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Solar Energy : Policy and Regulatory Challenges and Initiatives : India

Ashok Basu
Secretary, Ministry of Power, India Chairman, Central Electricity Regulatory Commission, India Chairman, South Asia Forum for Infrastructure Regulation
ADB, Dhaka September 20, 2011

Energy and Development

Richest 1bn people use 5 t.o.e. energy per capita Poorest 2 bn use 0.2 t.o.e. per capita 20% World population consume 60% energy Asia has 66% world poor population South Asia has 20% world population,4.2% installed energy capacity

South Asia : Installed Capacity 2008

Country India Bangladesh Pakistan Sri lanka Nepal Bhutan Maldives (in GW) 159.00 5.25 19.44 2.66 0.62 0.49 0.06 Thermal 64% 96% 64% 50% 9% 3% 100%

Total ( S. Asia ) : World


: 4428.00

Technically Accessible Clean Energy

Power accessible using current technologies Is 5.9 times the global demand Sun Geo thermal Wind Bio Mass Hydrodynamic Ocean 3.80 times 1.00 time 0.50 times 0.40 times 0.15 times 0.05 times 5.90 times
Source : Dr. Joachim Nitsch.

India : Power for All By 2012

1712 MW in 1950 1,76,990 MW now 2,00,000 MW by 2012 90,000 MW in next 10 years

India : Problems and Opportunities

By 2031, India will import 90% oil, upto 50% gas and upto 45% coal. Renewables potential 1,83,000 MW ; only 8% realized, 3.5% in energy terms Hydropotential 1,50,000 MW; 29% achieved, 9.2% peaking shortage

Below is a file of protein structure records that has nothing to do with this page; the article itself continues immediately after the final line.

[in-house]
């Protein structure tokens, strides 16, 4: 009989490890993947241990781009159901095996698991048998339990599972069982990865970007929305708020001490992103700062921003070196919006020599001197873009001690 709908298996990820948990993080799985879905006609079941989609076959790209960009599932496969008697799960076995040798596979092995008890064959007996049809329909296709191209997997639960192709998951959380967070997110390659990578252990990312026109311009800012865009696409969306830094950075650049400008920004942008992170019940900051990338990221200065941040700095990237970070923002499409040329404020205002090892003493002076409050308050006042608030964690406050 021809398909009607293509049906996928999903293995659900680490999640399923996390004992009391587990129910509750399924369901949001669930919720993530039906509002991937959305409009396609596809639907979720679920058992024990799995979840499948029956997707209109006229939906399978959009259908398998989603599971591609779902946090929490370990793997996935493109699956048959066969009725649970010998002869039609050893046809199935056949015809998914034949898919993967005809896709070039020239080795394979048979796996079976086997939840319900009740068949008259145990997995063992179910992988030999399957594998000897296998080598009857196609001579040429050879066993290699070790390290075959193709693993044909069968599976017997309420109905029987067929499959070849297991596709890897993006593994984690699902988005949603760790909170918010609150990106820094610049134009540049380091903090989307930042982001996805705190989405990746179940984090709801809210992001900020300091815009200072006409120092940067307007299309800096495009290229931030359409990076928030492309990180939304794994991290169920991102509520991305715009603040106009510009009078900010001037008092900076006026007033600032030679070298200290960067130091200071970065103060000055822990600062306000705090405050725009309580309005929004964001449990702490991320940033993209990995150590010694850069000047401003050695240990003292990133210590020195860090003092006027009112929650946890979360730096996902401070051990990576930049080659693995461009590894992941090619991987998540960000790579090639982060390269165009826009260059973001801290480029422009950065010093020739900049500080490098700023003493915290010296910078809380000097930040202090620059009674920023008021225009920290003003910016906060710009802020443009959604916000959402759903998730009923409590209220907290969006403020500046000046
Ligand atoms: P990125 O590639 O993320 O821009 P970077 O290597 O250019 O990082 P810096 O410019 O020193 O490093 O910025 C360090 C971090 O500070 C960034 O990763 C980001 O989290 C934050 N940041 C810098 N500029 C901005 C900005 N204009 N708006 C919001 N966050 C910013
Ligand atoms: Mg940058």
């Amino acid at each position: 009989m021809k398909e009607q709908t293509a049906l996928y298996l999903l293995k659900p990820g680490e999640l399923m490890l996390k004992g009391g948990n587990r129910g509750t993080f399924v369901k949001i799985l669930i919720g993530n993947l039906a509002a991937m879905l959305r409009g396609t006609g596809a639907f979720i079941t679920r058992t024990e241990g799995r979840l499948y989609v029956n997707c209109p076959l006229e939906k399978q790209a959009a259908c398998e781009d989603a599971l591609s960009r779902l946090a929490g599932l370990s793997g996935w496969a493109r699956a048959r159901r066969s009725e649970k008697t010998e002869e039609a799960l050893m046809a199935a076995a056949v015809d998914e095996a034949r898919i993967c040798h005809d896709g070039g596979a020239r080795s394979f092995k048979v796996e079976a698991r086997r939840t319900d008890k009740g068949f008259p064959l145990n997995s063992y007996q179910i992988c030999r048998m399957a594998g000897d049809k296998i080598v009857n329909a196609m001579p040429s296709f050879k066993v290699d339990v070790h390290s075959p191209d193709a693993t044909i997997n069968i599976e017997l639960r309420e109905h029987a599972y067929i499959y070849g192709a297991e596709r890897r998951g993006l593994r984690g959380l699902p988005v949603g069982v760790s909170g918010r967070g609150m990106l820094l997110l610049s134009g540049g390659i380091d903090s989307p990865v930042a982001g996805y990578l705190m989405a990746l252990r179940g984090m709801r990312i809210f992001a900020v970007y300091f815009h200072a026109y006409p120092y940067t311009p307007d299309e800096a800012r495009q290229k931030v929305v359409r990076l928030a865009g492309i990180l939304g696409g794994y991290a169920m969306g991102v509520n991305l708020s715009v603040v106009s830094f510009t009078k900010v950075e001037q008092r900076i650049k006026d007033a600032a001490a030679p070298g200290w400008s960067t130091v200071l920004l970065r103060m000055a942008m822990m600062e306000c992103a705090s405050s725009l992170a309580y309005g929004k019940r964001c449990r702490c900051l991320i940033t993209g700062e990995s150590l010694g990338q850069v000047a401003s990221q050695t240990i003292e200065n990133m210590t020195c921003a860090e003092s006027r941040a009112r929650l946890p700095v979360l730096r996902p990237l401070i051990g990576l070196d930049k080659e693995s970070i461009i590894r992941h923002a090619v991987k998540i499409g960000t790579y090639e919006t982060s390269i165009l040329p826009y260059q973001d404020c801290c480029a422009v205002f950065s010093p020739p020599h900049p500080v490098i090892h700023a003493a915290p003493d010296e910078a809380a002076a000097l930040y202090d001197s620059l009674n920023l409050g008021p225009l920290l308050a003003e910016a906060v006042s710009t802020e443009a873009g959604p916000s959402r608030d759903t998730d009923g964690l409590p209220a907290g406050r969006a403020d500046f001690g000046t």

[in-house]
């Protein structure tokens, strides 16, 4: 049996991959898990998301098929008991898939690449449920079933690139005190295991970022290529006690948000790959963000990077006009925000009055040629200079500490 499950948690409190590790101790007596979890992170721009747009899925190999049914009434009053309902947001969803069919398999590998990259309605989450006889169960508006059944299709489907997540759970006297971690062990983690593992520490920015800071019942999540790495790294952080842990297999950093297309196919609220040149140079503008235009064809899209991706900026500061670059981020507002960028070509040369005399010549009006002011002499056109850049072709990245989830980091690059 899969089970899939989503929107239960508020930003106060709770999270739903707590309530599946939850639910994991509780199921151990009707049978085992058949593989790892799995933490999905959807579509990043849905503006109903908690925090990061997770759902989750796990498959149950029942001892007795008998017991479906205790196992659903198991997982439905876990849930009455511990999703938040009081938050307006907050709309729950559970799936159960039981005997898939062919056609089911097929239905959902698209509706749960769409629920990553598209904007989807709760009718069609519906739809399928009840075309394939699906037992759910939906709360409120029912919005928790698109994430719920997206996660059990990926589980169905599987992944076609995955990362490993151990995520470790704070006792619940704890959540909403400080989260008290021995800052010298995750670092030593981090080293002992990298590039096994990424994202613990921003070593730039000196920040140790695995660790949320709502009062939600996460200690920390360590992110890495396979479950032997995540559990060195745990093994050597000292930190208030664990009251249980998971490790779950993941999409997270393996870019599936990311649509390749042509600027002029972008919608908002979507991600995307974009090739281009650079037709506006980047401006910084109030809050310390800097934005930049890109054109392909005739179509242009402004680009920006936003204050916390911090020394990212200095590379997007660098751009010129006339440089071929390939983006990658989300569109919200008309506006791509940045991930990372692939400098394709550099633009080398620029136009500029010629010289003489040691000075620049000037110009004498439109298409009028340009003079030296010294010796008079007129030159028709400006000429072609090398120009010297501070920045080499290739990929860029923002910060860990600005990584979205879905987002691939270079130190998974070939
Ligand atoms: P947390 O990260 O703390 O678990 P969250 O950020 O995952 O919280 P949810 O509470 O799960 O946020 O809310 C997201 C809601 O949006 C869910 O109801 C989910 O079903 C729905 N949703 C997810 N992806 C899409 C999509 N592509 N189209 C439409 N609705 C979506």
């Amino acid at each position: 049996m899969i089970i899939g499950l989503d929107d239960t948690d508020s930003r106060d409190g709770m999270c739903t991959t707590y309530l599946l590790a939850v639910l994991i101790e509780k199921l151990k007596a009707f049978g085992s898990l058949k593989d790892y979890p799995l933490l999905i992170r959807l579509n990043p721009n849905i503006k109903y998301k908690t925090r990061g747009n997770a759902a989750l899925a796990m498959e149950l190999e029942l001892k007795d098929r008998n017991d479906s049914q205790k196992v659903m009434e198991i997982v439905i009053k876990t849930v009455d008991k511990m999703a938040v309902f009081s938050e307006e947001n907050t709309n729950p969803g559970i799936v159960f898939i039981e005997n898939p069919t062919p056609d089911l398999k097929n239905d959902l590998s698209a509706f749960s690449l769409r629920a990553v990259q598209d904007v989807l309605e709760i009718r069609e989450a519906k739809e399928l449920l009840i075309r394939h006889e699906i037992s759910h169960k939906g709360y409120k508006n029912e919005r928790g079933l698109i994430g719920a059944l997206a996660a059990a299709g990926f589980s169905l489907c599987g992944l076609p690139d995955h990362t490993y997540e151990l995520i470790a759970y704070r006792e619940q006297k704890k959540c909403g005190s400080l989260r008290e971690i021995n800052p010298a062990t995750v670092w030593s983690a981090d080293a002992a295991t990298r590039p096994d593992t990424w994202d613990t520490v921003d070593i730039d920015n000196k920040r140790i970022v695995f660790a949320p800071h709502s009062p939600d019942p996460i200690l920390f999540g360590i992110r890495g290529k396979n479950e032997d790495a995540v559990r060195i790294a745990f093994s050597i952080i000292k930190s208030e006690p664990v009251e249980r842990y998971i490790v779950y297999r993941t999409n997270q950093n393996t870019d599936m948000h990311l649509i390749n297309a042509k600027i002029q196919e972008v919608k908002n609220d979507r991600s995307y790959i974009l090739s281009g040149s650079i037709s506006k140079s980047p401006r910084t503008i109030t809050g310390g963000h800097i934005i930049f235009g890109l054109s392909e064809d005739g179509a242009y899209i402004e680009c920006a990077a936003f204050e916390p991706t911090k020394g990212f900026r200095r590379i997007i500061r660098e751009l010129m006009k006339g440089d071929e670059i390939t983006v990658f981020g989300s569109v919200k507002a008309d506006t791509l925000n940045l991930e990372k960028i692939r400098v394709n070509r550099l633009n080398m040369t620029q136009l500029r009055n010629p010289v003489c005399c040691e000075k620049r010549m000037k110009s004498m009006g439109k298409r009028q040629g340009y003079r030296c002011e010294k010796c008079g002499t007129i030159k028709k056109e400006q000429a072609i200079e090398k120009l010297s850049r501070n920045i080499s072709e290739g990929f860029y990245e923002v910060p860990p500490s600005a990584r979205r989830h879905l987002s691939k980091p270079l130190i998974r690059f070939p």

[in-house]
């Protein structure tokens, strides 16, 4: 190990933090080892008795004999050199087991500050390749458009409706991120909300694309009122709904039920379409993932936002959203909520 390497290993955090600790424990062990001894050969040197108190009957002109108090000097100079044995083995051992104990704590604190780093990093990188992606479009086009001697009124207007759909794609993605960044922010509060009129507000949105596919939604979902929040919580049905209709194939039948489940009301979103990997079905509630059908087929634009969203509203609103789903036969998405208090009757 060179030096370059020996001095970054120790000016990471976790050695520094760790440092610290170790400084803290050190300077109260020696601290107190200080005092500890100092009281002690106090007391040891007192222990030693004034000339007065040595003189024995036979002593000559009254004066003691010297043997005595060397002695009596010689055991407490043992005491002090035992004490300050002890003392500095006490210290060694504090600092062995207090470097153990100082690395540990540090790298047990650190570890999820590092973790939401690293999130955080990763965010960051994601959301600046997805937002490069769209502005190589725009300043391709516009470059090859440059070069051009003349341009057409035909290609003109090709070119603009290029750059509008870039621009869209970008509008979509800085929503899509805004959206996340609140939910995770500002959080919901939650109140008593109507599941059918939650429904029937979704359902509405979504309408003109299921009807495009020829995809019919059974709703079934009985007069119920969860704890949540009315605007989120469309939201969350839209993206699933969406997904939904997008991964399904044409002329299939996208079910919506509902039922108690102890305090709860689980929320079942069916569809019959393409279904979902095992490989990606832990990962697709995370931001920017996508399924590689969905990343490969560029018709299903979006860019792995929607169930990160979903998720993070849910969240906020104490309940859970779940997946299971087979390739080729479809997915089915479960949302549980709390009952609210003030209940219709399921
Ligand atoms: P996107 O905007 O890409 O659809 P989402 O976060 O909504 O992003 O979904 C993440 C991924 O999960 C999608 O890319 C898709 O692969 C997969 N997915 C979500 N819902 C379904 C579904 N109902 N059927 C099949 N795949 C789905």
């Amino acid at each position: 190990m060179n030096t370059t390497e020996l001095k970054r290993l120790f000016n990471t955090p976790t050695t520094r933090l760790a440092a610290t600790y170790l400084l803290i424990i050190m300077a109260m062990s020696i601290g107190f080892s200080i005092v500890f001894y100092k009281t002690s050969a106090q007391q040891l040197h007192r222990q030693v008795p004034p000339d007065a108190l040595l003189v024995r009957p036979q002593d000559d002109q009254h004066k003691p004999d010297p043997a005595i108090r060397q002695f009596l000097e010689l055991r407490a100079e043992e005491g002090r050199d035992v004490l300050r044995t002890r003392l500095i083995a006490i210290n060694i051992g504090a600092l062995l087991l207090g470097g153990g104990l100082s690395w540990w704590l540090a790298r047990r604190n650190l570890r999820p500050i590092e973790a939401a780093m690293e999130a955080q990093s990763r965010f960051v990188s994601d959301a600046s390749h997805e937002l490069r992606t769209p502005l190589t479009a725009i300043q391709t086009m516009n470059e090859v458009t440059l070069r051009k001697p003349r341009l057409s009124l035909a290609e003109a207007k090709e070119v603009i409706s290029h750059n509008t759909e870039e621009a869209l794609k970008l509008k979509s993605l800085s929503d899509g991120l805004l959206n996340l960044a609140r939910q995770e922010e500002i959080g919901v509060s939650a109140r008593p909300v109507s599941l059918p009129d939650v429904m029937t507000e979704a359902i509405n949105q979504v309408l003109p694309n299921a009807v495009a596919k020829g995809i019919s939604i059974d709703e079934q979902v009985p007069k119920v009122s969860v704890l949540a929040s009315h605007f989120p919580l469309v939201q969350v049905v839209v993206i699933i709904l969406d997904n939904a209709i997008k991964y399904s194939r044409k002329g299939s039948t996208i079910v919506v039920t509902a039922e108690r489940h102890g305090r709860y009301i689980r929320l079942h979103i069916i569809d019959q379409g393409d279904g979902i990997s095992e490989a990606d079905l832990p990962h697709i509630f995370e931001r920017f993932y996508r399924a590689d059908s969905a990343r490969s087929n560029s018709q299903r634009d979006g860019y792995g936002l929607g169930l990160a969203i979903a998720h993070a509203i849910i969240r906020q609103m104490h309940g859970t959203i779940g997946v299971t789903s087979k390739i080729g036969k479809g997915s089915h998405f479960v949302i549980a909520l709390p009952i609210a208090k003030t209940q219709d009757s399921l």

Basic Framework : Major Challenges

Legal Governmental Regulatory

Clarity of policies and programmes essential


Legal Framework : Electricity Act, 2003

Development of Power system based on optimum utilization of coal, gas, nuclear, hydro and renewable sources Restructuring of State Electricity Boards Two-tier Regulatory mechanism Generation free from license Open access Trading as independent activity Private entry in all segments Consumer protection

Legal Framework : Electricity Act, 2003

Involvement of local bodies, co-operatives, NGOs, franchisees etc. in RE distribution Stand alone systems in rural areas Central Regulatory Commission to prescribe principles and methodologies re: tariff, grid connectivity, etc. State Commissions to promote co-generation & renewable, fix tariffs, prescribe Renewable Purchase Obligation, etc.

India : Solar Energy Perspective

Potential : 50 MW/Sq. Km. Accessed : 6 MW/Sq Km

Most secure source of energy Environment friendly, Zero emission Enables distributed generation Quick Commissioning, Short lead time Space intensive Effective storage necessary

Solar Energy : Key Questions and Challenges

Is there a credible roadmap for development? Can the high capital cost be sustainable? How to reduce the dependence on imported equipment and systems? How to improve inadequate domestic manufacturing capability? What should be the methodology for tariff fixation? Is grid connectivity feasible for such small projects? How will such high cost power be sold?

Governmental Framework : Jawaharlal Nehru National Solar Mission (JNNSM)

Segment Solar Collectors Off-Grid application Grid Power 2010-13 7m Sq mts 2013-17 15m sq mts 2017-22 20m sq mts

200 MW 1000-2000 MW

1000 MW 4000-10000 MW

2000 MW 20000 MW

By 2022, Solar can contribute 7% of power generation, reduce 30% of imported coal bill, save 95 MT CO2 loss, generate 1 million jobs, create USD 100 bn investment potential